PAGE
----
The chapter is organized as follows: I start by elucidating the relationship between building types and the law in general. Secondly I give a very brief overview of Swiss building law. Then I present the two different case studies and finally I close with a comparison of the cases.

Building Types as Quasi-Technologies: How Travelling Types Pose a Problem for Zoning Law

Before I discuss the case studies, I have to theoretically explain the relationship between building types and zoning laws. Thus, I first elucidate the general problem of building types before showing why travelling building types become a problem for the law. A building type is a name that classifies a group of buildings according to their material configuration and their use. For example, the building type bank identifies the word “bank” with the material configuration comprised of tellers’ windows, reflecting glass facades, offices and the use, namely to lend and borrow money. The classification of a building as a bank performs the twin operations of identifying the building with its use and with its configuration at the same time. This is so, because our idea of buildings identifies the material configuration with the use. We assume that the material configuration, the tellers’ windows and the offices and the glass facades are needed to make lending and borrowing possible. If there were no glass facades, tellers’ windows and offices, there would be no lending and borrowing and we would not classify the building as a bank.

According to Guido Francescato we can differentiate between form-type and use-type.[2] I use the term form-type to designate typified building forms and use-type to designate typified uses. As I have illustrated above, in most cases these two coincide, because forms are identified with uses. But there are also instances where they do not coincide. This happens most notably in building conversion. Thus there are buildings whose form-type we might classify as “bank” but that are used as courts. Depending on whether we call such a building bank or court, it either shows that a form-type bank does not enforce its use as a bank or that the use-type court does not depend on a typological material structure identified with a court.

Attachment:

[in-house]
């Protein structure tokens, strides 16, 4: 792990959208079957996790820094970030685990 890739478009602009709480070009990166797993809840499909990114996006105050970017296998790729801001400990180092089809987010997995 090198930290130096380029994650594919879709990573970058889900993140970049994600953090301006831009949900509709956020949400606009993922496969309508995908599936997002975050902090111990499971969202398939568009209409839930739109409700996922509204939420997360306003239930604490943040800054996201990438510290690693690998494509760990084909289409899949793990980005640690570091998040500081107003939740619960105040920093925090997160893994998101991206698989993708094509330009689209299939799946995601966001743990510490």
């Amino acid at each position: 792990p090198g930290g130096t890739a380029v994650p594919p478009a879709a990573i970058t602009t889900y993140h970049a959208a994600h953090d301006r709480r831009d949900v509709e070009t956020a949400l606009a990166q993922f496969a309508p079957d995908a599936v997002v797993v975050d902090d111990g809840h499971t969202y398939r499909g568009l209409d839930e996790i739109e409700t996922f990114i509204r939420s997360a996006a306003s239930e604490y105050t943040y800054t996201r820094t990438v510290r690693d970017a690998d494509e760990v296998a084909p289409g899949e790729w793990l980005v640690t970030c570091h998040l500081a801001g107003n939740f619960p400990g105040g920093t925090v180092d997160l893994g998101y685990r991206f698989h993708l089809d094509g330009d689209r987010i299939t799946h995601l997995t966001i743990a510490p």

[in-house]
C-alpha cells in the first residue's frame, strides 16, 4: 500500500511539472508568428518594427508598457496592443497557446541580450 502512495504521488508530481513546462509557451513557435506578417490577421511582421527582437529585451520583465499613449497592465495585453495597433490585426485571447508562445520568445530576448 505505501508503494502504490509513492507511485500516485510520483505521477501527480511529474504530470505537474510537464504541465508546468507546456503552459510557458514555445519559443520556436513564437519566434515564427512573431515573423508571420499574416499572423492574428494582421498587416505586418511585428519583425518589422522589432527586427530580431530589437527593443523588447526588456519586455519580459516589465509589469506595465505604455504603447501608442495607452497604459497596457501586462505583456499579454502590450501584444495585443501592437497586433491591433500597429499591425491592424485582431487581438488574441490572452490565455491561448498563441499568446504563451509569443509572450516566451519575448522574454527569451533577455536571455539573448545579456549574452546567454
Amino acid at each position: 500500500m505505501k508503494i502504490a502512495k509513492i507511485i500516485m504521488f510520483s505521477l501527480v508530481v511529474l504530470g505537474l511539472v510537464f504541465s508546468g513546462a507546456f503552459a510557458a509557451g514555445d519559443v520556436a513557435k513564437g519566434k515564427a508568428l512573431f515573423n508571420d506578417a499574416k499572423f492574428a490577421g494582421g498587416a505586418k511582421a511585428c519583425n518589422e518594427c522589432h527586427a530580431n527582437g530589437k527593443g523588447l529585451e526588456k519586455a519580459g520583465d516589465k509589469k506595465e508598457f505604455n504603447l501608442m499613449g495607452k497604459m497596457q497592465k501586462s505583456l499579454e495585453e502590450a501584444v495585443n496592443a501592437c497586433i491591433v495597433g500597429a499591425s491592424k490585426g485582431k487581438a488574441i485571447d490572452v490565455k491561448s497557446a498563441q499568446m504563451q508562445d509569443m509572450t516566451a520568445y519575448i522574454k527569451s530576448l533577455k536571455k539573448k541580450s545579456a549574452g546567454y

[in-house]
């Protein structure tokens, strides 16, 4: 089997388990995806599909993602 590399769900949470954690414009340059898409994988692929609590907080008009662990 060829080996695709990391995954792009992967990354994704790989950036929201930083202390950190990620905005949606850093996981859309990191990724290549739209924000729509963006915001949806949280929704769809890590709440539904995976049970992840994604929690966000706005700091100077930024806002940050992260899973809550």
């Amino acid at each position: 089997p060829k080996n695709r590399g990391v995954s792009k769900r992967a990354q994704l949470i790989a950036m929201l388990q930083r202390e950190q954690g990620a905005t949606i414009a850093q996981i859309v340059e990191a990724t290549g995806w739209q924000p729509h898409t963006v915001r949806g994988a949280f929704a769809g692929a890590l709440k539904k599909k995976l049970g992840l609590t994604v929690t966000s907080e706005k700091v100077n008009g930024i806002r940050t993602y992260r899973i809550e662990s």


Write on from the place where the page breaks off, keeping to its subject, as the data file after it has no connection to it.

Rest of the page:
This leads to the question of what buildings can do, that is, whether they are technologies or mere objects. In line with Niklas Luhmann and Bruno Latour, I define technology as an assemblage of things and practices that produces the same output with the same input and thus makes processes predictable.[3] There is a commonsense belief, shared by many assumptions of architectural theory and architectural sociology, that the material configuration of a building in this sense is a technology that enables, structures, and enforces certain uses. This is specifically true of the notion of building types that are supposed to make their uses predictable, and architects sometimes actively seek to turn building types into technologies. But this belief is in many cases not empirically justified. Sometimes buildings are indeed technologies that structure, enable or even enforce practices, but sometimes they are not. Because of this feature I call buildings quasi-technologies, thereby indicating that buildings in some instances work as technologies and in others they do not.[4]